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date: 19 February 2020

Commentary: Media, Music, and Education

Abstract and Keywords

This article provides an overview of Section 6 of the Oxford Handbook of Music Education, Volume 2. The section is the first among music education handbooks to focus on media. The authors highlight the increasing recognition of the importance of media both as a field of study and as a set of practices shaped by technology.

Keywords: music education, mass media, technology

This represents the first collection devoted to media among the music education handbooks. The authors make clear the emerging recognition of the importance and value of media both as a field of study and as a set of practices shaped by technology. Representing a global cross-section from Australia to Finland to the United States, the ideas help practitioners in our field make more informed decisions as we acknowledge the influence of media in our lives. Some supportive media is also available on the website that accompanies this handbook.

Although media involve cutting-edge ideas, the digital age has deep roots. My chapter (6.2) provides a narrative tracing of the arc of media in society and education over 100 years, from media to mass media, to new media. I characterize music education as operating within a postperformance world and suggest that attention to this reality allows a expansion and resituating of practices.

Evan S. Tobias (chapter 6.3) explores the ways that video games and virtual worlds occasion learning. Presenting a view of video games as digital literacies, he reviews the background and current scope of games. Tobias builds a strong case for “modding” music education through continued research in this area.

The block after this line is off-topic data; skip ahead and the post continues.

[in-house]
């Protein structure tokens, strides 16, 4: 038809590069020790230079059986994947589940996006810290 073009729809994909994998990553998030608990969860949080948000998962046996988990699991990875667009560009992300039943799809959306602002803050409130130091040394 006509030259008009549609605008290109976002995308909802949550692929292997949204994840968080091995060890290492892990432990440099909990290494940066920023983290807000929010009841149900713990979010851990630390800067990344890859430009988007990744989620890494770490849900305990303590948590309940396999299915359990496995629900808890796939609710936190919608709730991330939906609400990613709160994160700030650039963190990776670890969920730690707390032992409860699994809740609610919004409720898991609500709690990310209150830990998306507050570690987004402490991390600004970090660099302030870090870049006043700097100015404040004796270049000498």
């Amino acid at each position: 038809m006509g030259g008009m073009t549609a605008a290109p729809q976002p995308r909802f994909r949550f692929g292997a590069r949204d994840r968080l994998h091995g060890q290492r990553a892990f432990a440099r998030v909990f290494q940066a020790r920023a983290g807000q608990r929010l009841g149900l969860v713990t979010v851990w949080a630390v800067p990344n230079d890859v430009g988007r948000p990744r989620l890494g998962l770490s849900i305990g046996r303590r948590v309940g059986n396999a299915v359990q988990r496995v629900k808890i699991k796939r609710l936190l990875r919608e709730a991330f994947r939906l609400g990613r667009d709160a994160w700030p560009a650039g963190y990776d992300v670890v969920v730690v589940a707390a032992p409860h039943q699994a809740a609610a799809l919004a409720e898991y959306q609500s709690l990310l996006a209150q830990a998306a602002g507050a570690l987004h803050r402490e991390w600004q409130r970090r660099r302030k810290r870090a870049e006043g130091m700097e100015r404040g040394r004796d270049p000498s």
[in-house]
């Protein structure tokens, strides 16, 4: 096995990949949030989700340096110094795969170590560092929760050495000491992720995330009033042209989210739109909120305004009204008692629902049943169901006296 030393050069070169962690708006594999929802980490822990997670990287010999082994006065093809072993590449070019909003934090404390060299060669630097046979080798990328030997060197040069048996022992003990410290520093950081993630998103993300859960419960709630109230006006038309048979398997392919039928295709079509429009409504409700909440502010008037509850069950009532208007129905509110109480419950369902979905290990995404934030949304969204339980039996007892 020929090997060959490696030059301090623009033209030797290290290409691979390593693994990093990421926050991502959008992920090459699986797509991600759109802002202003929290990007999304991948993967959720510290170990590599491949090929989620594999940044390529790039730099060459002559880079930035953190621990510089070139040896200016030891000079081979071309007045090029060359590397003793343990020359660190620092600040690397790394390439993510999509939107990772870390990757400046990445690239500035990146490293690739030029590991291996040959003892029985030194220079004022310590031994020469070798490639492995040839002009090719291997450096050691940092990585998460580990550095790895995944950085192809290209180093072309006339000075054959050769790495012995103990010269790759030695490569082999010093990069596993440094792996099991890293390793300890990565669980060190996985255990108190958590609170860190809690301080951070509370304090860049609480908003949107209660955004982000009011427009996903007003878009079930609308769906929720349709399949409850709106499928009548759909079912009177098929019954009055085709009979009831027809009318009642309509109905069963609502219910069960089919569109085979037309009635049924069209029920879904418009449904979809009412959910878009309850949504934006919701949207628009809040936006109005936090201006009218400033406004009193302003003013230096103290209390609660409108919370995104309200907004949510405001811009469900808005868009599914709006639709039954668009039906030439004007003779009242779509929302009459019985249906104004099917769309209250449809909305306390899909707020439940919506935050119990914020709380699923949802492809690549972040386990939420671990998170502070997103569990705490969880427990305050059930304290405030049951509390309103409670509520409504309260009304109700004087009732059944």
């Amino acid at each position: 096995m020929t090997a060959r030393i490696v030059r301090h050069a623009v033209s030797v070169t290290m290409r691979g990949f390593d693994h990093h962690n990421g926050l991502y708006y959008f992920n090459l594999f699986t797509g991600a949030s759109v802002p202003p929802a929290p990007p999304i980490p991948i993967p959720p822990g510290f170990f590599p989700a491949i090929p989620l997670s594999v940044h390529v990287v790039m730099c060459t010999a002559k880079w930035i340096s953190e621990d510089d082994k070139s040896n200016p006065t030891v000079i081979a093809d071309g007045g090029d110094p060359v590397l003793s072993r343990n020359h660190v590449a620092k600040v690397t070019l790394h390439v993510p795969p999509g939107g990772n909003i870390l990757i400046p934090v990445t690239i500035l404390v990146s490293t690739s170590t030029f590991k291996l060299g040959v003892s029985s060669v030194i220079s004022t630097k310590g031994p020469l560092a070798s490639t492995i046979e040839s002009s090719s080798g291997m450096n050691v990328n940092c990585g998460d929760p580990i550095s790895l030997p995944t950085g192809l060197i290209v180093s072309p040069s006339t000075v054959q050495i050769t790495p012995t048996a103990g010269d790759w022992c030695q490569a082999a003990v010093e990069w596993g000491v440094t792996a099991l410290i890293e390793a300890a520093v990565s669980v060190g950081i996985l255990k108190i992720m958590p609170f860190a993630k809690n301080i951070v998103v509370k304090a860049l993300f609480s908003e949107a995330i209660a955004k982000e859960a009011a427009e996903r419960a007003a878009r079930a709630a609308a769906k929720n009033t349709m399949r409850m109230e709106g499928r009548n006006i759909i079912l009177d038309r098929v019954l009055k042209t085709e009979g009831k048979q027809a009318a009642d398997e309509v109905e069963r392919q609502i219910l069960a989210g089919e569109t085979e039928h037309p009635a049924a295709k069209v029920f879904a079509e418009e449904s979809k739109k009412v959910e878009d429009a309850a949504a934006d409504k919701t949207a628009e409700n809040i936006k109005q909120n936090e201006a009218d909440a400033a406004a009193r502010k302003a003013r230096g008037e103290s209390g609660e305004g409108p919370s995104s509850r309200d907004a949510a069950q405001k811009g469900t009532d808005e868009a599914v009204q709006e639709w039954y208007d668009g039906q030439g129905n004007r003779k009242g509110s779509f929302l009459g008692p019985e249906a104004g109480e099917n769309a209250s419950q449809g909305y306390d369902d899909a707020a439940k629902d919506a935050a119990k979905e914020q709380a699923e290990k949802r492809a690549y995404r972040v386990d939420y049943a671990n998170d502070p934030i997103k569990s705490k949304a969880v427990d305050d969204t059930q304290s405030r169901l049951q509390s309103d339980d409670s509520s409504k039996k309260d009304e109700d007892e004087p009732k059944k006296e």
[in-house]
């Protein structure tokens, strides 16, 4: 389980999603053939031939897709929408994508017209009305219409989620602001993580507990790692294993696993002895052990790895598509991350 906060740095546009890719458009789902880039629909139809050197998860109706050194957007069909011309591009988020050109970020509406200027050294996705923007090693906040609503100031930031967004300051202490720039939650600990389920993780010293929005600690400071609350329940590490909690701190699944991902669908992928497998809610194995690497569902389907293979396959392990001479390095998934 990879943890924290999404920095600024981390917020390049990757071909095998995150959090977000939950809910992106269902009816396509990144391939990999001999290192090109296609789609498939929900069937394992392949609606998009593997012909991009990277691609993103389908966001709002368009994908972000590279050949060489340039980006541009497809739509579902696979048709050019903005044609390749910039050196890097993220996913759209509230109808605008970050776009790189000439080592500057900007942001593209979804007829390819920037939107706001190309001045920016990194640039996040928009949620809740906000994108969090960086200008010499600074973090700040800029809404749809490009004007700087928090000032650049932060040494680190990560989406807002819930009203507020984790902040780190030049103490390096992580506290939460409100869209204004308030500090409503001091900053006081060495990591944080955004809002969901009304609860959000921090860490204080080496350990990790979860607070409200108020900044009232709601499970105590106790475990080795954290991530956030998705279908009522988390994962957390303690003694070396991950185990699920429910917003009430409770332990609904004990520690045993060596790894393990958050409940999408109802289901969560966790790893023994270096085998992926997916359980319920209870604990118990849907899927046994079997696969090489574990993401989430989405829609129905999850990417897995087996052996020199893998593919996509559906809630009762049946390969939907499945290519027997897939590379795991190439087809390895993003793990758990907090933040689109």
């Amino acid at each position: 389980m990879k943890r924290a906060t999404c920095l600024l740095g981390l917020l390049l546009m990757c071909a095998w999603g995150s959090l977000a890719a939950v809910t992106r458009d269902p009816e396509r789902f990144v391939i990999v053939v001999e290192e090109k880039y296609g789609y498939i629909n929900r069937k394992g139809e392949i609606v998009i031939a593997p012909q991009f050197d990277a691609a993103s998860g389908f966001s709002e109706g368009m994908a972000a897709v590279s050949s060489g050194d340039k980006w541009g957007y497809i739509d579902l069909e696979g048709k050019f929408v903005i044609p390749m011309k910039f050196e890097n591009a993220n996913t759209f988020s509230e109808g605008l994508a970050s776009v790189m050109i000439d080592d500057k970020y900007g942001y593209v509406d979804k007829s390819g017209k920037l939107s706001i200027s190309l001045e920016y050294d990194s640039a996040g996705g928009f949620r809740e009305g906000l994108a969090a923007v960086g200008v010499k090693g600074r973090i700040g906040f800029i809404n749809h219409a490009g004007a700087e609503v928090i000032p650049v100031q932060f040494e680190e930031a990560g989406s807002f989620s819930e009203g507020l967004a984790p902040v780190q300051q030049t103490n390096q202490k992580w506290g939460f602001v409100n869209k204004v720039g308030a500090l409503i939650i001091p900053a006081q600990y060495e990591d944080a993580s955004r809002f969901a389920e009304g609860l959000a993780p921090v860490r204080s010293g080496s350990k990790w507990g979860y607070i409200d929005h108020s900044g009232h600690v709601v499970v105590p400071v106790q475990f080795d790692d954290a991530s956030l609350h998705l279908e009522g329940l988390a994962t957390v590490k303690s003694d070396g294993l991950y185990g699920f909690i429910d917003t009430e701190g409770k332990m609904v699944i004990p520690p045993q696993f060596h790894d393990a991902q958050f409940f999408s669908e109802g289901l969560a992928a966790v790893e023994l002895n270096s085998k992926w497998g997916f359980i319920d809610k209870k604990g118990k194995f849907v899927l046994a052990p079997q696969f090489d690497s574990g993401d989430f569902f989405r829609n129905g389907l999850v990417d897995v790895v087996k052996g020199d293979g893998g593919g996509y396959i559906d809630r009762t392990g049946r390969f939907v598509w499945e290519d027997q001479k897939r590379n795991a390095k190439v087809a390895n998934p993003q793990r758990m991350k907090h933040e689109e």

The educational advantages of ensembles working with generative media systems are presented by Andrew R. Brown and Steven C. Dillon (chapter 6.4) in their chapter. Focusing on the jam2jam system they created, which provides an easy entry point for networked jamming, they outline new activities that add cultural and pedagogical value through digital media.

(p. 516) Finally, S. Alex Ruthmann and David G. Hebert (chapter 6.5) explore some of the ways that music learning and new media exist in virtual and online environments. Their chapter delves deep into some of the themes and concepts inherent in this new realm, some of the qualities of virtuality to be found, and the implications of online and hybrid approaches to learning. Informal learning and social media are explored, including emerging models of musicianship found in social networks.

The parts of this handbook provide a glimpse into some of the many ways music education will continue to expand and grow with and through media. By grounding theoretical and philosophical ideas with empirical findings, this part frames questions for researchers to explore, as well as avenues educators will pave. Given the richness of the horizon, we hope learners will find themselves on journeys that we can only dream of, in spaces we can only imagine, creating work in ways we will hardly believe.